PERHAPS she doesn't know what waiting is, but still she's waiting for what's coming to us all sooner or later. And how long can it be, people ask, without any quality left to the life? -- just look at her sitting there, folding and unfolding an old hanky.
And if she knows that the afternoon has all the charm of early summer in it -- grass warmed and fragrant, sun on the lily pond, geraniums overflowing their pots -- they think it's because she has fallen back to afternoons like this, waiting for the girls to come home from the beach, and Harold from golf, baby chickens with rice and gravy, and quinces and cream to follow.
But she has fallen much further than that, right back to the words themselves, the lovely, lovely words, and her mother in the front row in a hat, wild with pride. And Sister Annunciation calling her in to say, "You have been given two talents, Annie Moshal. Mind you use them well."
She has, Sister, she has. There are people who can turn a whole hall around with their happiness, and she was one of them. She stood in the wings, the words drumming along her breathing. She moved out with them into the light, into the noise and the clapping, waiting for the silence. Oh, she was greedy for that silence.
Everyone here is old; everyone knows who she is and who she was. "She gave such pleasure in her day," they say. "That it should come to this."
"Hey ho!" she sings. What do they know of pleasure? Sooner or later they'll be stealing her words for themselves, showing off with them, wearing them around their shoulders. They'll pull out all her feathers, knock the bottom out of her jug.
Some words still come smoothly to her -- the ordinary ones she used to walk about with. Now, tell me again, who are you? Are you a person who's a long time here? It's really not wise, she says, and Don't let them get the better of you.
When there's a knock at the door, the nurse puts down her knitting and says, "Here come your daughters, Anne."
"Who the devil are my daughters?"
Sometimes the daughters bring flowers and put them in a vase and put the vase where she can see it.
"Hey!" she says. "Hey ho!"
Sometimes the daughters put on music, the lovely, lovely, lovely -- and she turns her head and lifts her chin, waiting.
"I -- I -- I -- "
"You sang that, Ma," they say. They take the old hanky away and hold her hands. "Do you know who I am?" one asks.
But the lucky ring is gone, green on the little finger where it always was. "Hey!" she says. "Hey!"
Her father gave her the money for that ring when she turned twenty-one. He gave her the money to go to London, too, although words meant nothing to him. Every week she wrote a letter to her mother, struggling with the Yiddish. Every day she took the tube, and climbed the stairs, listening to the lovely, lovely -- round and round, right up to her teacher's door.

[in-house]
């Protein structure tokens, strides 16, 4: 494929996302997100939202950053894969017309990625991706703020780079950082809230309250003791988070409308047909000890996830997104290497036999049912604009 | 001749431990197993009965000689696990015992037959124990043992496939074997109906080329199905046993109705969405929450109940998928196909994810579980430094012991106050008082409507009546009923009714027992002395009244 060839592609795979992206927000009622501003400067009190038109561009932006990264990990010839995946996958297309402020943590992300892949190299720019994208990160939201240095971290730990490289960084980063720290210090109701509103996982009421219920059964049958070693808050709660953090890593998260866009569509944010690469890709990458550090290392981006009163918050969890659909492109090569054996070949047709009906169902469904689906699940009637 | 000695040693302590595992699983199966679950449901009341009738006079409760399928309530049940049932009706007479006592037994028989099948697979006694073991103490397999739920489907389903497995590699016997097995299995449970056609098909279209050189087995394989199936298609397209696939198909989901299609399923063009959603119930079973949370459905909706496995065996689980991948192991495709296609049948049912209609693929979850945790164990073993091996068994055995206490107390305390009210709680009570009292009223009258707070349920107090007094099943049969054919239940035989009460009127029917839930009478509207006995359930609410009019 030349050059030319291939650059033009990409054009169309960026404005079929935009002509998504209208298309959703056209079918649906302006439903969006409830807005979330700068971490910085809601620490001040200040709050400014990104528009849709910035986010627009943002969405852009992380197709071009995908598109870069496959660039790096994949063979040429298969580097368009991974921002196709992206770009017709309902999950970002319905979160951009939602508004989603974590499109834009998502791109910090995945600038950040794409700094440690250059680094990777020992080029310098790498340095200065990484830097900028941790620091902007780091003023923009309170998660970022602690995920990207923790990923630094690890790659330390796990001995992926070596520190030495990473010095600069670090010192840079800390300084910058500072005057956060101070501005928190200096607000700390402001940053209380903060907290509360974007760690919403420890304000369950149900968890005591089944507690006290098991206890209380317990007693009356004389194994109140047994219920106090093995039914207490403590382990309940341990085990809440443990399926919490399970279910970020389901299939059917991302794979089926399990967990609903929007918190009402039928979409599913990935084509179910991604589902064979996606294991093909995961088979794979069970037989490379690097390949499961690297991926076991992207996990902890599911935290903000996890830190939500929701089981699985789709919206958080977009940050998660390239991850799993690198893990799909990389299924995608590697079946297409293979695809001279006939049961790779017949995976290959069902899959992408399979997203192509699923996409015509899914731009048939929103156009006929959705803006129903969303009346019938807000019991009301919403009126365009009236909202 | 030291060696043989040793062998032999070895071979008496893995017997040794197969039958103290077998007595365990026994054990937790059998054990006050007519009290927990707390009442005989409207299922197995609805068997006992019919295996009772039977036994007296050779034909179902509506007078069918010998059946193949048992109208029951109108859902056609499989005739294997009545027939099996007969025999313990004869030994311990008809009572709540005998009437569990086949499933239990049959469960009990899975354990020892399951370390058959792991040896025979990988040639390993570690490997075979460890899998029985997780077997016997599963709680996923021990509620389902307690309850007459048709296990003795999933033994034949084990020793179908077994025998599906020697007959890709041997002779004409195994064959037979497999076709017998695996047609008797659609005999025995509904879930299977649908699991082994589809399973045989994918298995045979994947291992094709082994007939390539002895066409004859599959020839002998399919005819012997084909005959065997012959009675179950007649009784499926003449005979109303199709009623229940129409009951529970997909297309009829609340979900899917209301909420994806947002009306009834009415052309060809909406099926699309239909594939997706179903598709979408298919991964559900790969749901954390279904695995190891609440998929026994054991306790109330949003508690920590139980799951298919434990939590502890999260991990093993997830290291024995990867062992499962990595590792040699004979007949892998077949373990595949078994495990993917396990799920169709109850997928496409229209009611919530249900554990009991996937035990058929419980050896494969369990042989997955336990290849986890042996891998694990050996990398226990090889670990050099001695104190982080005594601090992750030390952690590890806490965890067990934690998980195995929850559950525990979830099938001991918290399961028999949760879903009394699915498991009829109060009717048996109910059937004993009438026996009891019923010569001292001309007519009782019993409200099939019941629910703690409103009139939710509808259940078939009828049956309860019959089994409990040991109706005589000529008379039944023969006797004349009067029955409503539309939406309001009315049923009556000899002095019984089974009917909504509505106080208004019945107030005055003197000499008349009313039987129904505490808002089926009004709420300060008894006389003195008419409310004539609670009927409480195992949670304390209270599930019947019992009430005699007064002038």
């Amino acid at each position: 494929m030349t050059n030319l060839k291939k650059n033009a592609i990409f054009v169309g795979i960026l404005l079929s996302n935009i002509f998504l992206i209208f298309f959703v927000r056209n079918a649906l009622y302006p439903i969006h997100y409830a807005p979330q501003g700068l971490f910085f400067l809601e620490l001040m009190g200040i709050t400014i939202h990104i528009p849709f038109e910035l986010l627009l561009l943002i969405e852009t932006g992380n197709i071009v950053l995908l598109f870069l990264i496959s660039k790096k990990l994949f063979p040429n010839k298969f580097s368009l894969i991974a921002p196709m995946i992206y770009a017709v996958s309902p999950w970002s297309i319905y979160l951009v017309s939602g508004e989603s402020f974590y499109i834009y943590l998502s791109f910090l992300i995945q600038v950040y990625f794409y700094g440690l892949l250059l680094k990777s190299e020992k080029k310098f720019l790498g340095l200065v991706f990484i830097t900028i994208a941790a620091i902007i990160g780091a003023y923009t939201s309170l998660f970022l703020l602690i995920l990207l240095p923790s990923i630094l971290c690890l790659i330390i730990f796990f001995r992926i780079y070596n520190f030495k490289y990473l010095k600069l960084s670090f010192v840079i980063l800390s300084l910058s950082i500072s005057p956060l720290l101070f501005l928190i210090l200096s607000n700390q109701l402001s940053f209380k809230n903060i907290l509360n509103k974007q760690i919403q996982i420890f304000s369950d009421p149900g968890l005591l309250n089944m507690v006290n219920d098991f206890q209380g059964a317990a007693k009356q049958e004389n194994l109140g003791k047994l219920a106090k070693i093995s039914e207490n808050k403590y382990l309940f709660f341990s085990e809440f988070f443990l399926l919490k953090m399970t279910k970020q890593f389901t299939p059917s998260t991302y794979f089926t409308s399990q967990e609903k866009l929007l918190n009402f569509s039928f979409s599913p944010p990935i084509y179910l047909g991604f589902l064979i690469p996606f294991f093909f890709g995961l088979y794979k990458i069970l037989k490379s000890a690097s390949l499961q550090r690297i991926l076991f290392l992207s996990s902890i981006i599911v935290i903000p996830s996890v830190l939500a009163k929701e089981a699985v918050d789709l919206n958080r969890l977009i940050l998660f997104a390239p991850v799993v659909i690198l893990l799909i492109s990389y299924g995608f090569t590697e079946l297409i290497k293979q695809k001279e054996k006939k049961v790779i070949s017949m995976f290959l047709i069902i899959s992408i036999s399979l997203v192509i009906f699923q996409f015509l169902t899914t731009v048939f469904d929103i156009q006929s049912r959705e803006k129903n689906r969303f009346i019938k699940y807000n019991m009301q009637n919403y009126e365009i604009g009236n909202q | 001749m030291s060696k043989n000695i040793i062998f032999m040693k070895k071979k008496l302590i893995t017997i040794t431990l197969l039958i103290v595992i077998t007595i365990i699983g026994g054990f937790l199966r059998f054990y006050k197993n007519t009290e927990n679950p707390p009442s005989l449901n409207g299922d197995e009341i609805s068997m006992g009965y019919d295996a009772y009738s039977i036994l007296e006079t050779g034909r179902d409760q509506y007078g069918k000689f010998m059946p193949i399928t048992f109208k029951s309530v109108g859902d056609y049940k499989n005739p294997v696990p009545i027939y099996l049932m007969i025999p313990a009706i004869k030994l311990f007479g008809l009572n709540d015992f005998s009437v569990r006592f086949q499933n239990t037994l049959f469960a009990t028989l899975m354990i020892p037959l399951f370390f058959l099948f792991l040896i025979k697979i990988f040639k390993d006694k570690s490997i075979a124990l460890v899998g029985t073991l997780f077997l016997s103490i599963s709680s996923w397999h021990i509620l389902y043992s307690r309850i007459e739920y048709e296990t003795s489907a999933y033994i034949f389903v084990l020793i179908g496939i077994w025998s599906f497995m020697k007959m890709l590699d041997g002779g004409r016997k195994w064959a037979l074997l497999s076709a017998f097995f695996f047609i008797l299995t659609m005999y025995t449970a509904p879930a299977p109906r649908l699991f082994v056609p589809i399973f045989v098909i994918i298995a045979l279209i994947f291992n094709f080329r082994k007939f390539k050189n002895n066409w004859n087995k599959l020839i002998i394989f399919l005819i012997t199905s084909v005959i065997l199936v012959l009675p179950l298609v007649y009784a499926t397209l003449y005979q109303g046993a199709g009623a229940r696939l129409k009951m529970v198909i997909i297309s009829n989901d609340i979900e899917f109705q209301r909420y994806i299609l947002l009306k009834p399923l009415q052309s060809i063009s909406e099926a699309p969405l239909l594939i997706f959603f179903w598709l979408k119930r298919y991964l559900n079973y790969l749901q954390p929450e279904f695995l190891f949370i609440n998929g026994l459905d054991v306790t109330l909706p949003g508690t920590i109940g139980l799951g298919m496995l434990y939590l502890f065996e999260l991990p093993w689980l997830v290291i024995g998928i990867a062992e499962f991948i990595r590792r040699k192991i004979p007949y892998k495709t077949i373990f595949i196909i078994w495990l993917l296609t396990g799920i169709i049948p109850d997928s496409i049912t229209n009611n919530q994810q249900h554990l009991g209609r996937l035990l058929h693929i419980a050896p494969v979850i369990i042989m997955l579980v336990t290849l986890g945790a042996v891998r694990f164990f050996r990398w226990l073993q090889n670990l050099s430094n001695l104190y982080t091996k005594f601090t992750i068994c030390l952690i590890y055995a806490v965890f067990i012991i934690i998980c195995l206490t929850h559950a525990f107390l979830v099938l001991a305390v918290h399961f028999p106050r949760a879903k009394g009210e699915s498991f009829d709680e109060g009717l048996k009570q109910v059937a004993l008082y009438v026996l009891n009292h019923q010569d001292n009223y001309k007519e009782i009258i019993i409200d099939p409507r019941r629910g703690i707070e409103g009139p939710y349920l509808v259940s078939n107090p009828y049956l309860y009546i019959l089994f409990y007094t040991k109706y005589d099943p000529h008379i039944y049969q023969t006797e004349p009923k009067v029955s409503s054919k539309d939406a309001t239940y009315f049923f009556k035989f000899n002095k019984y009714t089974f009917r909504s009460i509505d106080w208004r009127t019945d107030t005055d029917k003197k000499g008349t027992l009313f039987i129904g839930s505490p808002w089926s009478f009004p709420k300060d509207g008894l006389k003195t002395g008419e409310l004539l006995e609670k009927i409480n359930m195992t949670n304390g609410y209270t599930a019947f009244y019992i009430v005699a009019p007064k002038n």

And then, one day, she walked out into the gray, gray, and there it was -- her name on the banner at last.
"I have babies," she says, "and it isn't easy, I can tell you."
Sometimes the nurse takes her out into the garden on her arm. They walk with the others along the path, and stop at the lily pond. And even if she knows it won't go on forever, afternoons like this, geraniums and lily ponds, still she's ready to go home.
"We're lucky," the nurse says. "I have you and you have me."
But when she asks, "Where's my mother?" the nurse says, "Dead."
How could that be? They were just on the tram together, she and her mother, and the priests sitting in front of them. "That Moshal girl sings like an angel," one said to the other.And her mother couldn't help it -- she leaned forward and tapped him on the shoulder, "Mein kind," she said. "Mein kind."
"How many babies do you have, Ma?"
"I don't have a husband," she says. "I'm quite ready to go home."
But night after night she sees him there in the front row, just waiting to snatch her words for himself. A thief.
"Who am I, Ma?"
"Hello, Mrs. Pumshtock. Hello, Mrs. Marvelous."
"Hello," she says. "Would you like to bring your mother round for tea?"
"But these are your daughters, Anne," the nurse says.
"Yes, and the one shows off a lot."
They all laugh then, especially the show-off, always making a noise at the bottom of the table. He'd tried to steal her, too, but she'd hung on tight, writing letters every day, page after page.
It was the other who was like a bride to him, all beauty and manners as he led her down the aisle. Still, he was hers, night after night, with nothing, nothing between the giving and the taking, only the lovely, lovely, lovely --
"Don't cry, Ma."
"Don't cry, Anne. Your daughters will come again tomorrow."
"But I want to tell her something."
"Who, Ma?" "What, Ma?"
"I -- I -- I want to say that she was marvelous."
"Bye, Mrs. Marvelous."
Lynn Freed is on the faculty of the Bennington College M.F.A. program. She is the author of (1986) and (1993).
Illustration by Glenna Lang
The Atlantic Monthly; November 1998; The Lovely, Lovely; Volume 282, No. 5; pages 38 - 39.